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Intellirod Spine Planning for Growth (includes video)

By Christopher Delporte, Editor | June 30, 2015

Recently achieved milestones position the orthopedic sensor technology company for continued expansion.

Intellirod Spine, a spinal implant company developing disposable and implantable wireless radiofrequency identification (RFID) sensor technology for monitoring spinal rod strains, has reached a few significant milestones recently.

The Akron, Ohio-based firm has secured additional equity financing. The new funding—from new and existing investors—would, according to the company’s leadership, help to reach key milestones toward the commercialization of its sensor technologies and related lumbar fusion implants. The company also received ISO 13485 certification for its quality management system at its facility in Akron, where the company performs quality assurance activities and distribution. Most of the company’s manufacturing is outsourced, company leadership told Orthopedic Design & Technology.

Intellirod Spine (formerly OrthoData Inc.) was founded in 2008 by spine surgeon Rolando M. Puno, M.D., and professors from the University of Louisville in Kentucky. The company’s primary technologies are its wireless disposable sensor, called LoadPro, for intraoperative monitoring of pedicle screw rod strains, and an implantable wireless disposable sensor, dubbed AccuVista, for postoperative monitoring of pedicle screw rod strains.

“Intraop strain measurements are expected to lead to more consistent loading in long-rod corrective surgeries,” Intellirod's CEO, Ric Navarro, told ODT. “Correlations will be developed between rod strains intraop and postop implant complications such as screw loosening, breakage, and fusion outcomes. Postop rod strain measurements will assist in determining the progress of load sharing between new bone and rod loading. This can be useful in reducing postop CT (computed tomography imaging) scans and exploratory surgeries, and [is] a new means of determining integrity of spinal fusion leading to earlier return to activity and work.”

Navarro said the company has submitted a 510(k) application to the U.S. Food and Drug Administration (FDA) for LoadPro, which is designed to provide surgeons with new information for improving surgical technique and avoiding post-operative adverse hardware related events. FDA clearance is expected this year. The company is establishing alpha clinical sites for LoadPro in Louisville and in Cincinnati, Columbus and Cleveland, Ohio.

Navarro noted that “surgeon champions exist in the above mentioned cities, and proximity to Akron makes these efficient for multiple clinical efforts on LoadPro and AccuVista.”

CE mark approval for Europe also is expected by the end of the year, Navarro told ODT.

“Surgeons are interested to begin correlating strains with outcomes to provide objective evidence of fusion, reduce complications and second surgeries, and to ultimately lower costs in the postop continuum of care,” Navarro said.

According to figures cited by the company, with more than 450,000 lumbar spinal fusions performed in the United States in 2011, the number of patients with continuing postoperative complications is estimated as high as 30 percent of cases. In a significant number of these patients, determining the cause of ongoing pain involves assessing the quality and degree of fusion. This is the key to determining the next course of treatment. Current postoperative aggregate cost of this subset of patients is more than $1 billion per year in the United States, including lost worker productivity, according to data cited by Intellirod.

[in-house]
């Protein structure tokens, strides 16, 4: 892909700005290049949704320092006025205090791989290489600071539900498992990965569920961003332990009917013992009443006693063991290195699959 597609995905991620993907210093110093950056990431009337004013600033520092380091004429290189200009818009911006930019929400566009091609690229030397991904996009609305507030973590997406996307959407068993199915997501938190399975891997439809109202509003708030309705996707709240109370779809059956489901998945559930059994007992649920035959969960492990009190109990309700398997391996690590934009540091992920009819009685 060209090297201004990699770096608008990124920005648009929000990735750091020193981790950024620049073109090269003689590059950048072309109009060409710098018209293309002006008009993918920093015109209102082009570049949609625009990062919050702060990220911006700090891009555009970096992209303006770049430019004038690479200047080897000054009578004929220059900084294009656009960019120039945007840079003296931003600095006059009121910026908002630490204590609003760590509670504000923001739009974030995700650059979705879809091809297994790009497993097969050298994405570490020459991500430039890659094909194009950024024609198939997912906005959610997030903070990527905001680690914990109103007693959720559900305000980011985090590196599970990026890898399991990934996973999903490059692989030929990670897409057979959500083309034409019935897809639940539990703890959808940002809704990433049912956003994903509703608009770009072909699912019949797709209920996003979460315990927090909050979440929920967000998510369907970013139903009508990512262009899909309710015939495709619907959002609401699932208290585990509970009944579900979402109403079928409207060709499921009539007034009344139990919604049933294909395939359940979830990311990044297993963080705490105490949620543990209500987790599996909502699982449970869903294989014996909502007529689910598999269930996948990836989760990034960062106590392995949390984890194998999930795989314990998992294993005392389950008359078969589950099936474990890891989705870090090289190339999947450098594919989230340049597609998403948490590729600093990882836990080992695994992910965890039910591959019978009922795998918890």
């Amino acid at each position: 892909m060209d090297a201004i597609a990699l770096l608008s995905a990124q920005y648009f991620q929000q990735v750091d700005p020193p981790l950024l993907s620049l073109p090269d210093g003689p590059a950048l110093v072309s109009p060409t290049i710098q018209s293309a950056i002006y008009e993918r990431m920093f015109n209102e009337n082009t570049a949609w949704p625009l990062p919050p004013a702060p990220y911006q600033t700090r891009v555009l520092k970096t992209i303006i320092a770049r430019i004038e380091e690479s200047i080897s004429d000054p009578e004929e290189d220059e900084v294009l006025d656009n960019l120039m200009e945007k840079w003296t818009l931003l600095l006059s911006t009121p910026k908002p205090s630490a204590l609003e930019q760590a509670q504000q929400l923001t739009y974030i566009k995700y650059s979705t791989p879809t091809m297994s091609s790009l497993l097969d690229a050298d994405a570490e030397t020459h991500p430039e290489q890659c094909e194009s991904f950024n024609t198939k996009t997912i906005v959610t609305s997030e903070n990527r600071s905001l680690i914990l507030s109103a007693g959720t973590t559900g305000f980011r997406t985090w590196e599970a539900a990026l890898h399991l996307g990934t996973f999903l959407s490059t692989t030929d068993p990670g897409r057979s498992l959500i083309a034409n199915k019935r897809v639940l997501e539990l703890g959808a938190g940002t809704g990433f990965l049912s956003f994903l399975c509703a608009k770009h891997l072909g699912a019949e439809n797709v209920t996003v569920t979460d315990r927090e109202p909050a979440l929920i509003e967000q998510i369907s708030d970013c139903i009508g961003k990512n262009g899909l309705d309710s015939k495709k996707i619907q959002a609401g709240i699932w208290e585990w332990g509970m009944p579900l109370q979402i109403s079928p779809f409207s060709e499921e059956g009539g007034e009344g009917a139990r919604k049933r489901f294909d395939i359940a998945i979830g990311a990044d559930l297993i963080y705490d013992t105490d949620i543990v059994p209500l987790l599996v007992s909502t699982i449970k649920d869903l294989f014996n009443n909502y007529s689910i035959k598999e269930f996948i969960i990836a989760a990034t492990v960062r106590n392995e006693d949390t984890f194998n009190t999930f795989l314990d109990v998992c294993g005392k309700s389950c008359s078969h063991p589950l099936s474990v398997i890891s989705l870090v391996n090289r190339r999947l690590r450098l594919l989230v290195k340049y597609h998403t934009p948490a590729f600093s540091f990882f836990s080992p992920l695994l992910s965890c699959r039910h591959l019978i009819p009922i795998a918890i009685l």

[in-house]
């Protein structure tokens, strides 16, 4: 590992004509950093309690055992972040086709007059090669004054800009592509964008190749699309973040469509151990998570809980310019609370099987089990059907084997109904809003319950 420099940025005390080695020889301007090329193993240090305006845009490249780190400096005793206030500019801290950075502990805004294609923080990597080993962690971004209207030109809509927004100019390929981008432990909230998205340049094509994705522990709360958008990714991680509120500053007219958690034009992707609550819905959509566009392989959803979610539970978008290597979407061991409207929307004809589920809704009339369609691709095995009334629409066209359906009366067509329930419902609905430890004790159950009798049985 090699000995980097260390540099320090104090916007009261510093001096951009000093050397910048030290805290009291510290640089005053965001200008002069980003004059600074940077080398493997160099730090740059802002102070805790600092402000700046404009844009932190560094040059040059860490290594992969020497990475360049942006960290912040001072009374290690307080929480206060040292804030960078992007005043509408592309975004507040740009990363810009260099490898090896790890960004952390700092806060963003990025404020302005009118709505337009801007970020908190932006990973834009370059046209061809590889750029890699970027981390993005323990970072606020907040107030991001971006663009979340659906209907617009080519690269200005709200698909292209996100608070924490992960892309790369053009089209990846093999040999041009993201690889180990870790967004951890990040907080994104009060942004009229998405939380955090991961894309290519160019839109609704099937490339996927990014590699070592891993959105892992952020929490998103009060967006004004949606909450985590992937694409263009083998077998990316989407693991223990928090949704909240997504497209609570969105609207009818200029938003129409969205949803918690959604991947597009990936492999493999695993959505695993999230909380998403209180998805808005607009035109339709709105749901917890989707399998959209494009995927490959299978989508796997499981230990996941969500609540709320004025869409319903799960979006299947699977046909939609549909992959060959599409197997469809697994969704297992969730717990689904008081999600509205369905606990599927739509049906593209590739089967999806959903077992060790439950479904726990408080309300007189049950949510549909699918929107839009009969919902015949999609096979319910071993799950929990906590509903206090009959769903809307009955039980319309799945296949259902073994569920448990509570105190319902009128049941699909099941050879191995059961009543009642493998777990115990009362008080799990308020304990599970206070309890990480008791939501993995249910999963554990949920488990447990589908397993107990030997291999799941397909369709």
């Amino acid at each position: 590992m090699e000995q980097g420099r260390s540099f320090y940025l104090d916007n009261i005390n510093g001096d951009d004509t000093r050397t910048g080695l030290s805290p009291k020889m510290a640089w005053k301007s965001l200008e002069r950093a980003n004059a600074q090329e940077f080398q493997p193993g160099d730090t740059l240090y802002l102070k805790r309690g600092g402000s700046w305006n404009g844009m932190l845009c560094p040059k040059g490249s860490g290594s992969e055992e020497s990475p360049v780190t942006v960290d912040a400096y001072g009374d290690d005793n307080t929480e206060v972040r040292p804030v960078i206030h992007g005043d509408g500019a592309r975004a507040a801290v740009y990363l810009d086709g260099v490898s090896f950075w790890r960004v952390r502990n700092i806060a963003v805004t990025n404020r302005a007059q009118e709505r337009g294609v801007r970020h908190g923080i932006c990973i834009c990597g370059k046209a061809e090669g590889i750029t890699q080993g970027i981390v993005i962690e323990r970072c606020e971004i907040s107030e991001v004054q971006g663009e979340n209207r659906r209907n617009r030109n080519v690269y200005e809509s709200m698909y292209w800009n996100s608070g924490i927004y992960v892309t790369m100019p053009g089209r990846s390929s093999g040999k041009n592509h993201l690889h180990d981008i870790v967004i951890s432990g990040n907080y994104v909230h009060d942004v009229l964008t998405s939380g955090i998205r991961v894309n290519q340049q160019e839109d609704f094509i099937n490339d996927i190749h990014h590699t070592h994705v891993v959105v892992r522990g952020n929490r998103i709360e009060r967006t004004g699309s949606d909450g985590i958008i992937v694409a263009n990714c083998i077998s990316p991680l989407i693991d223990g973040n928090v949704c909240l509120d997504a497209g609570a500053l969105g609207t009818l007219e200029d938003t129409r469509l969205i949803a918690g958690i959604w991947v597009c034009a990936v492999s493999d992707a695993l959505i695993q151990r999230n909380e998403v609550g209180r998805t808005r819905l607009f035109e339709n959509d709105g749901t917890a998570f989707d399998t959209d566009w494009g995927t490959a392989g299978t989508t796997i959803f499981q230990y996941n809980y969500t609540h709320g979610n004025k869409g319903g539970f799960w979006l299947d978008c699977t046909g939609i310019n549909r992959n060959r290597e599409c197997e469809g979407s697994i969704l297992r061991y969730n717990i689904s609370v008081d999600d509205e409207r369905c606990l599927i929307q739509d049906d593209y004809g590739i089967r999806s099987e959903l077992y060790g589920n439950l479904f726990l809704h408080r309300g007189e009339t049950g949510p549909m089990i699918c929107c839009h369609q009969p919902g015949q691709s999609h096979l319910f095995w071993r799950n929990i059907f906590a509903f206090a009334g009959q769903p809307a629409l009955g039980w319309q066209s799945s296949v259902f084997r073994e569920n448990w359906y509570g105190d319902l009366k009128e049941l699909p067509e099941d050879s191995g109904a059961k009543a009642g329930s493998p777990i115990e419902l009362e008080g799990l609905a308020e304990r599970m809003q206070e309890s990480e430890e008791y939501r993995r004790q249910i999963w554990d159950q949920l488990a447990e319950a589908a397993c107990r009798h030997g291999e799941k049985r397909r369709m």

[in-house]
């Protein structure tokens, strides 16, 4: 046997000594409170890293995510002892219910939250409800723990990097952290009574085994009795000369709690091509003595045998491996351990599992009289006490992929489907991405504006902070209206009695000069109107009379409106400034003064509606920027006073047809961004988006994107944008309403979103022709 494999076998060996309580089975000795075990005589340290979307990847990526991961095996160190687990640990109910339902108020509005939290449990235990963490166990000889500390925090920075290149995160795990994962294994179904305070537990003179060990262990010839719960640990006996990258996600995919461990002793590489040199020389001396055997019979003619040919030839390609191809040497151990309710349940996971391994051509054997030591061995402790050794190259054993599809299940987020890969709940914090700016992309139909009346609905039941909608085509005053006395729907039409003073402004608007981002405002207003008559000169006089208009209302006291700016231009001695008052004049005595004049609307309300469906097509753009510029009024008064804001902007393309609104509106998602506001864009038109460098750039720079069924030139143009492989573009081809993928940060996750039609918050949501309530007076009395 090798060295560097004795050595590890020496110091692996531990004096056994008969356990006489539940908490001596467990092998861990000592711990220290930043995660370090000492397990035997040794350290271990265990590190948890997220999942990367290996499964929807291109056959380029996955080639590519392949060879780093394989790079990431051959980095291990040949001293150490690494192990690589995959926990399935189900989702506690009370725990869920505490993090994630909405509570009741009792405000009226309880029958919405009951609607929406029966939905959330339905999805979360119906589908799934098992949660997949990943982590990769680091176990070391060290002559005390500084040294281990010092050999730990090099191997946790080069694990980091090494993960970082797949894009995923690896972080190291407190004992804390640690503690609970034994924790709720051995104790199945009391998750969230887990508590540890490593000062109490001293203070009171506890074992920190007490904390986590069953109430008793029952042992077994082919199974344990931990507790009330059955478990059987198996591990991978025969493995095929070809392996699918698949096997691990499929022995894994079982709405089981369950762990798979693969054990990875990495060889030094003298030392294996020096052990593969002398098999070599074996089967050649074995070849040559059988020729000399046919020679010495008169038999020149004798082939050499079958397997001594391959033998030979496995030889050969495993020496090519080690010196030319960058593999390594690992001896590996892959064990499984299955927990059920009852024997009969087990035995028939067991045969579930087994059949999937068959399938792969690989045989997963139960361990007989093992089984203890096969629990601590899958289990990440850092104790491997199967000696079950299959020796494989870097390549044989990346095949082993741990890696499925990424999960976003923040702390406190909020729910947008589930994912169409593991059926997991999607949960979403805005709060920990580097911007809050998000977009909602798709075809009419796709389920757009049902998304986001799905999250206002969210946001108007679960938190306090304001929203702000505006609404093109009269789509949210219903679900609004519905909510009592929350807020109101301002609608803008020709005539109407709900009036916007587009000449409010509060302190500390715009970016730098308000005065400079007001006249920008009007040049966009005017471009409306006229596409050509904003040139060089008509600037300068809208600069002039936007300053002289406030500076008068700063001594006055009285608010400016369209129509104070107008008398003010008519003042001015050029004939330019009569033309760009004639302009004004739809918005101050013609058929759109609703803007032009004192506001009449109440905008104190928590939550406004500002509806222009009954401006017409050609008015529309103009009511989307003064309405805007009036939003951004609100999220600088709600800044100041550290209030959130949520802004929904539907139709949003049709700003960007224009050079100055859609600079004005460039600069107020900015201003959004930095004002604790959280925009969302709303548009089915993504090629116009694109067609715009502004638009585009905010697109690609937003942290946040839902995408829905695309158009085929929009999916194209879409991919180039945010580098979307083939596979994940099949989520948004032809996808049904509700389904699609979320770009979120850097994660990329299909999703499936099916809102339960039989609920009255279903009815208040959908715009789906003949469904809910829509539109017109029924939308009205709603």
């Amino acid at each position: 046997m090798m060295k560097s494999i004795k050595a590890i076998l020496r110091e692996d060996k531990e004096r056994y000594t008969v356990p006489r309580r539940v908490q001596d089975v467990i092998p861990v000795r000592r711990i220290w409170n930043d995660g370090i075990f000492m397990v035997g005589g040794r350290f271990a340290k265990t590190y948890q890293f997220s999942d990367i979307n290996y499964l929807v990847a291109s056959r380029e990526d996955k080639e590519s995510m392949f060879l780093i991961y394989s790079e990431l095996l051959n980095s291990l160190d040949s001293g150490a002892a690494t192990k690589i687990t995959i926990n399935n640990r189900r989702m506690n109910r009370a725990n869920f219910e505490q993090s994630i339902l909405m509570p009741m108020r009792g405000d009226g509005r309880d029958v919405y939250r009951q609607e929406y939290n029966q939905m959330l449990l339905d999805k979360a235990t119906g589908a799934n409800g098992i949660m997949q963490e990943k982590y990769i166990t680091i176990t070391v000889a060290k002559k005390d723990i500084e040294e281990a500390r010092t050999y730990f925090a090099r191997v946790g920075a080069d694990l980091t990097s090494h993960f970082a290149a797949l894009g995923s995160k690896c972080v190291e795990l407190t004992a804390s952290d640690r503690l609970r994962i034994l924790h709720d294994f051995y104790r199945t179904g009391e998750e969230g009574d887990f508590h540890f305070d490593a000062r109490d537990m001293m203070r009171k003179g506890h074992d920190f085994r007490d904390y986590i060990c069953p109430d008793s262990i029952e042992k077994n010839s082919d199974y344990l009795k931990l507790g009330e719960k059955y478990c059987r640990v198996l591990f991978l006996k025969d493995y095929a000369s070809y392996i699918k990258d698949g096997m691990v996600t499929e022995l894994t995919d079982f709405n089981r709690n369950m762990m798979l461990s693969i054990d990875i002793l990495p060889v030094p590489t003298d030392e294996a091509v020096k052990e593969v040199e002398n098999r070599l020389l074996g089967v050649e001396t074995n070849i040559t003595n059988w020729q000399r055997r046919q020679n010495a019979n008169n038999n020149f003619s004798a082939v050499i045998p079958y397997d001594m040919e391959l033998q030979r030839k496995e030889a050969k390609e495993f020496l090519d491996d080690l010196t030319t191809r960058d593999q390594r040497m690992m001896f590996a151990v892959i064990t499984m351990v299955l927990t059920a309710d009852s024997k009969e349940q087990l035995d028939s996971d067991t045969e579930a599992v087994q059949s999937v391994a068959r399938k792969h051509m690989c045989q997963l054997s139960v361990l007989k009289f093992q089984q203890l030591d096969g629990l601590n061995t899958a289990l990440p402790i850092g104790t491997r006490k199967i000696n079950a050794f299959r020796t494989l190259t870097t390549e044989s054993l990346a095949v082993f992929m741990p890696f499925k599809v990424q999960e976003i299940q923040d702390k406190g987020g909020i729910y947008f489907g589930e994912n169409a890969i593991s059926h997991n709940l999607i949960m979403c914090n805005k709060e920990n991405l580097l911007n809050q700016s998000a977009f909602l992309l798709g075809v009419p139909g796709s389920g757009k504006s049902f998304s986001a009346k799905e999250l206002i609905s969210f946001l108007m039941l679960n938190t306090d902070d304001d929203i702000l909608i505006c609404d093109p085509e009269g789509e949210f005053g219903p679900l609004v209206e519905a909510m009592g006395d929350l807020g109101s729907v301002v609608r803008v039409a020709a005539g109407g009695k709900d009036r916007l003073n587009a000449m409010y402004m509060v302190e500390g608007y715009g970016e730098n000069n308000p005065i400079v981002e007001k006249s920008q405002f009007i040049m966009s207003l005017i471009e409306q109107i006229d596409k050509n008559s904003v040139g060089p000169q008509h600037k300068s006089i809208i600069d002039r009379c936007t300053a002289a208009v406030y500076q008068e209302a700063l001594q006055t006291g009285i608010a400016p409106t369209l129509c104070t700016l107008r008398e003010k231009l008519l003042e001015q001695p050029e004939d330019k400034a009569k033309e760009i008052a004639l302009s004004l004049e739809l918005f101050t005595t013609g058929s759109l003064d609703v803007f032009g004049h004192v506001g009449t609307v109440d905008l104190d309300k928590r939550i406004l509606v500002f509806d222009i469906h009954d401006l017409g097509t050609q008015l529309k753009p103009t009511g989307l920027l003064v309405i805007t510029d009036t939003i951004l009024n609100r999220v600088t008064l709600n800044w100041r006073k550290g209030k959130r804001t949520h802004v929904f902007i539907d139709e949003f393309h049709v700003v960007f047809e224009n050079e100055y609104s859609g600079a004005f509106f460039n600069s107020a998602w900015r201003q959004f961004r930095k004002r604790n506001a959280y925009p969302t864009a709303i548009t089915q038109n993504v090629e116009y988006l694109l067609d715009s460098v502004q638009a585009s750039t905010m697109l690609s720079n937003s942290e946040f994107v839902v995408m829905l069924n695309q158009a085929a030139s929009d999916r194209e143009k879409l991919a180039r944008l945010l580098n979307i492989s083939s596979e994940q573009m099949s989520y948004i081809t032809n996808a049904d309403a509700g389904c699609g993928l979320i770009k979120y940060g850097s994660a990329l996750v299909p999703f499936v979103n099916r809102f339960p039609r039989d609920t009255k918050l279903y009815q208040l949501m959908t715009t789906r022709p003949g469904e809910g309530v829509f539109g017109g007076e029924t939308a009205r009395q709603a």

In addition to its regulatory strategy for LoadPro, the company has completed its preclinical testing in support of an FDA application for AccuVista, its implantable version of the product. The AccuVista sensor is targeted at monitoring postoperative strain in rods in degenerative disc disease fusion patients. New objective evidence of the change in strain over time can lead to better postoperative decisions for patients returning to physical activity and work. The system targets downstream cost reductions and surgeon decision making to improve patient outcomes.

“The LoadPro and subsequently AccuVista will be marketed with a pedicle screw system, currently through Intellirod Spine under license and distribution agreements with X-Spine,” Navarro said.

X-Spine Systems Inc. is a Miamisburg, Ohio-based spinal implant company.

To date, according to Navarro, the company has raised a total of $5.4 million in debt and equity. Investors in Intellirod include individual angel investors; the states of Kentucky and Ohio; institutional investors; Queen City Angels (an investor group based in Cincinnati); JumpStart Inc. (a nonprofit in Cleveland dedicated to strengthening the economic vitality of Northeast Ohio by helping communities realize their entrepreneurial potential); and the city of Akron.

Navarro said for the immediate future, primary commercialization plans are to obtain FDA clearance and CE mark for LoadPro, and to begin direct distribution and OEM agreements for the technology.

And what about expansion for the future?

“We have had inquiries from two spine companies that may lead to distribution agreements and expansion would be through their surgeon networks and targets,” Navarro said, adding that a C round of funding will be pursued in the coming year with a goal of raising $4 million.

This additional cash would lead to increased internal expansion, including international sales in Europe, Navarro said.

To check out the LoadPro Intraoperative Rod Strain Sensor in action, click on the video below.

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